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Litecoin price thrown in mayhem after fake press release

According to CNBC, the market price of cryptocurrency token Litecoin rose by as much as 35% on Monday after a bogus press release produced by GlobeNewsWire claimed that the company was working with Walmart.

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The phoney statement even contained fake quotes from Walmart’s CEO, claiming that the mega-retailer would soon begin taking Litecoin payments from customers. Multiple news agencies, including Reuters, Morning Brew, CNBC, and others, took it up.

A legitimate Litecoin Twitter account  also had a post promoting bitcoin. Markets reacted by boosting Litecoin’s price from $175 to $237 in a couple of minutes before crashing back to reality.

“Walmart Inc. (NYSE: WMT), the world’s largest retailer and retailer in the United States is happy to announce a major relationship with Litecoin,” according to the press statement. “The eCommerce behemoth wants to provide its millions of customers around the world the ability to pay using cryptocurrency in a seamless manner.”

However, not long after the storey went viral, internet sleuths discovered that the press release linked to a broken website. The fact that no such notification was there on Walmart’s official website was also questionable. The bogus press statement was quickly revealed by Walmart to CNBC.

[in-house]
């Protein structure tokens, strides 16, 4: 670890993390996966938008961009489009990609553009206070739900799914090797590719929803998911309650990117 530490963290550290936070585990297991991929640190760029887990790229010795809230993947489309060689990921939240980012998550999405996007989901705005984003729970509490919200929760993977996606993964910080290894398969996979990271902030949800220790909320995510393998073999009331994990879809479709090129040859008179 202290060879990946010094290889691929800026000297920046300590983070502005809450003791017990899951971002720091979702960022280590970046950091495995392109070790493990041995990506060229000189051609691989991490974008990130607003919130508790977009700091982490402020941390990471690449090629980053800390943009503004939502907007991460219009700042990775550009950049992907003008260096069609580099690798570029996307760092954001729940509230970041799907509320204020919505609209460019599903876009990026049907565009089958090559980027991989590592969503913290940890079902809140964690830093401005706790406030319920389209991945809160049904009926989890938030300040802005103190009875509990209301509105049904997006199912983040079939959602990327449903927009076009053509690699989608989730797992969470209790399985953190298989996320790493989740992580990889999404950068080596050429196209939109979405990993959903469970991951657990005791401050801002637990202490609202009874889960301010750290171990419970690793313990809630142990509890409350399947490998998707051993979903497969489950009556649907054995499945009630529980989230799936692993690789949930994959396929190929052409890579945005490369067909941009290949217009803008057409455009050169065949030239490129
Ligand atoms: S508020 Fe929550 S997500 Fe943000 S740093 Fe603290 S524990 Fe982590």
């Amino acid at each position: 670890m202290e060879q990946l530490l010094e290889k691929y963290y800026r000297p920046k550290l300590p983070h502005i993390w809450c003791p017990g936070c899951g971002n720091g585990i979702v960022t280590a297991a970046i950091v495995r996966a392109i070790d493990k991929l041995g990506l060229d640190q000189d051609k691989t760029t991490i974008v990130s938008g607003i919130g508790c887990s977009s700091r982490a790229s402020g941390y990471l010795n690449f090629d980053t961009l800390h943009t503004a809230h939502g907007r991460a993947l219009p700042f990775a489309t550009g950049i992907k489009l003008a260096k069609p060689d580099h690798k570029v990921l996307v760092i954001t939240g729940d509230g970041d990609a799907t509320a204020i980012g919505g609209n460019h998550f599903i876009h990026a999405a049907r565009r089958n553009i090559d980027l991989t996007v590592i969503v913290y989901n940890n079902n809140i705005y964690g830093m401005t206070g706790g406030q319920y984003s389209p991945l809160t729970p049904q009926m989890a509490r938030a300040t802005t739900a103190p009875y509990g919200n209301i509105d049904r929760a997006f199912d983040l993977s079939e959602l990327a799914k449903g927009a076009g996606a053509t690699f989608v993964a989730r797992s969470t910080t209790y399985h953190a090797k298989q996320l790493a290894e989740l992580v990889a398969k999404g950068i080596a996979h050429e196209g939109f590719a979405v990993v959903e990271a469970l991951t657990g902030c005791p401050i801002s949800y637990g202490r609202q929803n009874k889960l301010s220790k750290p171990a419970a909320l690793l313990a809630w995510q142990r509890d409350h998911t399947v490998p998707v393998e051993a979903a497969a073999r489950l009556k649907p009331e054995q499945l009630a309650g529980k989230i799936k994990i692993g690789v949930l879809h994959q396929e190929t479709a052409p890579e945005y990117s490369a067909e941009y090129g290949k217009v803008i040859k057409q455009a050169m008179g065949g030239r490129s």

Following the revelation that the press release was a hoax, a slew of news organisations issued retractions.

Some journalists and experts immediately had an idea about the possibility of a “pump-and-dump” scheme, in which the value of a stock is artificially inflated for a short period of time, usually by disseminating false information about the company (causing a “buying frenzy”) and then sold for a quick profit. Scams like this are widespread in the cryptocurrency sector. After Walmart rejected the announcement, the price of Litecoin soared to roughly $230 from around $175. It subsequently fell back to around $180. During that time, the hoax’s perpetrators most certainly made money.

Securities lawyers predicted that the bogus release would prompt a Securities and Exchange Commission investigation. Probable charges will inculpate against the fraudsters, whose identities are unknown.

The Securities and Exchange Commission (SEC) has declined to comment on the case.

GlobeNewswire, a communication services provider that offers corporations a platform to communicate information, published the bogus release. GlobeNewswire competes with PR Newswire and Business Wire. It’s parent business, Intrado’s owner is a large private equity firm Apollo Global Management.


The news company stated it acted immediately to remove an “illegitimate press release”. It went on to say that “this has never happened before”. And that it had “increased authentication processes in place to prevent this rare occurrence from happening again.”

GlobeNewswire also stated that it would cooperate with all authorised authorities in the investigation.





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